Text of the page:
Talk: 6 p.m.

This workshop asks participants to consider points of entry into urgent questions, such as what is global warming? What is climate change? How are they different and what do they have to do with uneven development and geography? This open discussion addresses these questions through drawing as they relate to time, motion, and transparency, as well as the distribution of energy and resources.

Through cross-disciplinary collaboration, drawing exercises, and discussion, this workshop led by Torkwase Dyson in partnership with Amanda Williams asks participants to reconsider “the things the mind already knows,” a principle Dyson borrows from the artist Jasper Johns regarding innovation in approaching familiar objects or concepts.

Intimate afternoon workshop sessions will be followed by public evening presentations. No artistic experience is required for the workshops, though willingness to participate in both the discussions and artistic exercises is expected. Any specific instructions related to the workshop will be sent following confirmation of attendance. All workshops are free, but RSVP is required and space is limited.

Amanda Williams is a visual artist who trained as an architect. Her practice blurs the distinction between art and architecture through works that employ color as a way to draw attention to the political complexities of race, place, and value in cities. The landscapes in which she operates are the visual residue of the invisible policies and forces that have misshapen most inner cities. Williams’ installations, paintings, video, and works on paper seek to inspire new ways of looking at the familiar, and in the process, raise questions about the state of urban space in America. Amanda has exhibited widely, including the 2018 Venice Architecture Biennale, a solo exhibition at the Museum of Contemporary Art Chicago, The Art Institute of Chicago, and the Pulitzer Arts Foundation in St. Louis. She is a 2018 United States Artists Fellow, a Joan Mitchell Foundation Painters & Sculptors grantee, an Efroymson Family Arts Fellow, a Leadership Greater Chicago Fellow, and a member of the multidisciplinary Exhibition Design team for the Obama Presidential Center. She has served as a Visiting Assistant Professor of Architecture at Cornell University and Washington University in St. Louis. She lives and works on Chicago’s south side.

Image: Color(ed) Theory Series: Flamin' Red Hots (Demolition Bus), 2018. Image courtesy of the Artist and Rhona Hoffman Gallery.

For more information on the exhibition, Wynter-Wells School, click here.

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Nomadicity, Movement, and Improvisation with Andres Hernandez and Zachary Fabri
Wynter-Wells Drawing School for Environmental Justice
Jun 30, 2018
Workshop

RSVP Required

Workshop: 1–3 p.m., limited capacity
Performance and Panel Discussion: 4 p.m.

At a time when mass migration due to the effects of climate change has become a critical concern, artist, and designer Andres L. Hernandez, and artist and dancer Zachary Fabri guide workshop participants through exercises focusing on drawing as an interpretative act of movement. After the workshop, Hernandez and Fabri will present a new collaborative performance, followed by a panel discussion with Torkwase Dyson.

Through cross-disciplinary collaboration, drawing exercises, and discussion, this workshop led by Torkwase Dyson in partnership with Andres Luis Hernandez and Zachary Fabri asks participants to reconsider “the things the mind already knows,” a principle Dyson borrows from the artist Jasper Johns regarding innovation in approaching familiar objects or concepts.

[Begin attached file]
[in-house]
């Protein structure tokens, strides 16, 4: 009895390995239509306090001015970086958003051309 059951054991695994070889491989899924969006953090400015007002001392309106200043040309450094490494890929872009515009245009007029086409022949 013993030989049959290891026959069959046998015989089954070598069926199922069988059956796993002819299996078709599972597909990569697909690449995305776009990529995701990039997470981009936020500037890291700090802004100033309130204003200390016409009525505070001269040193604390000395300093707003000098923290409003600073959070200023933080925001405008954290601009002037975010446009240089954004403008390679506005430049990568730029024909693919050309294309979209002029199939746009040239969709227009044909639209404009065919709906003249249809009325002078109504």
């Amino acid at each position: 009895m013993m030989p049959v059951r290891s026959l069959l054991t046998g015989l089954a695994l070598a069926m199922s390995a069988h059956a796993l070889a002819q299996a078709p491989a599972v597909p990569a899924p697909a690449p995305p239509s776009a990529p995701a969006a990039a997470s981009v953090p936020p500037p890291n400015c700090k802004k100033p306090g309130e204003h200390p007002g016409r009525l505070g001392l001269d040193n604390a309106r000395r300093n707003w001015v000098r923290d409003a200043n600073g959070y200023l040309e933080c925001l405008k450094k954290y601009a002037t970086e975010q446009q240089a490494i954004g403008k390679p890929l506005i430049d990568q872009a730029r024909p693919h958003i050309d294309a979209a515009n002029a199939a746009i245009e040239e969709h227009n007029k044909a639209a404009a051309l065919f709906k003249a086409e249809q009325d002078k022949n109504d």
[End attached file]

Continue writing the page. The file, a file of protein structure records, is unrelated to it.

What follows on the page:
No artistic experience is required for the workshop, though willingness to participate in both the discussions and artistic exercises is expected. Any specific instructions related to the workshop will be sent following confirmation of attendance. All workshops are free, but RSVP is required and space is limited.

Andres Luis Hernandez is an artist and educator committed to collaborative and community-based work, currently working on a range of projects with the Museum of Contemporary Art Chicago and the Chicago Department of Cultural Affairs. His work explores ways that private and public spaces are used to promote and sustain injustice, often taking the form of archival research, writing, public programming, participatory workshops, ephemeral interventions, and performances within the built environment. Hernandez received his Bachelor of Architecture degree from Cornell University and an MA in art education from the School of the Art Institute of Chicago, where he is an assistant professor in the Department of Art Education.

Zachary Fabri is an artist working in video, photography and drawing. He has been awarded The Louis Comfort Tiffany Foundation Award, the Franklin Furnace Fund for Performance Art and the New York Foundation for the Arts fellowship in interdisciplinary work. Fabri’s work has been exhibited at Art in General, The Studio Museum in Harlem, El Museo del Barrio, The Walker Art Center, The Brooklyn Museum, The Barnes Foundation, Rockelmann & gallery, and Third Streaming. He has collaborated in multidisciplinary projects with choreographer Joanna Kotze at the Baryshnikov Arts Center, and most recently with artist Torkwase Dyson at the Drawing Center in 2018. Currently, he is making drawings on napkins he stole from the Trump Soho Hotel while working as a bus boy. Fabri lives and works in Flatbush Brooklyn.

Image: 1DRRGRND: A Movement Score, Andres L. Hernandes, 2018

For more information on the exhibition, Wynter-Wells School, click here.

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Unless otherwise noted,
all events take place at:

Madlener House
4 West Burton Place, Chicago

Gallery and Bookshop Hours:

Wednesday—Saturday, 11am–6pm

312.787.4071

Directions to Madlener House

Accessibility

Events are held in the ballroom on the third floor which is only accessible by stairs.
The first floor of the Madlener House is accessible via an outdoor lift. Please call 312.787.4071 to make arrangements.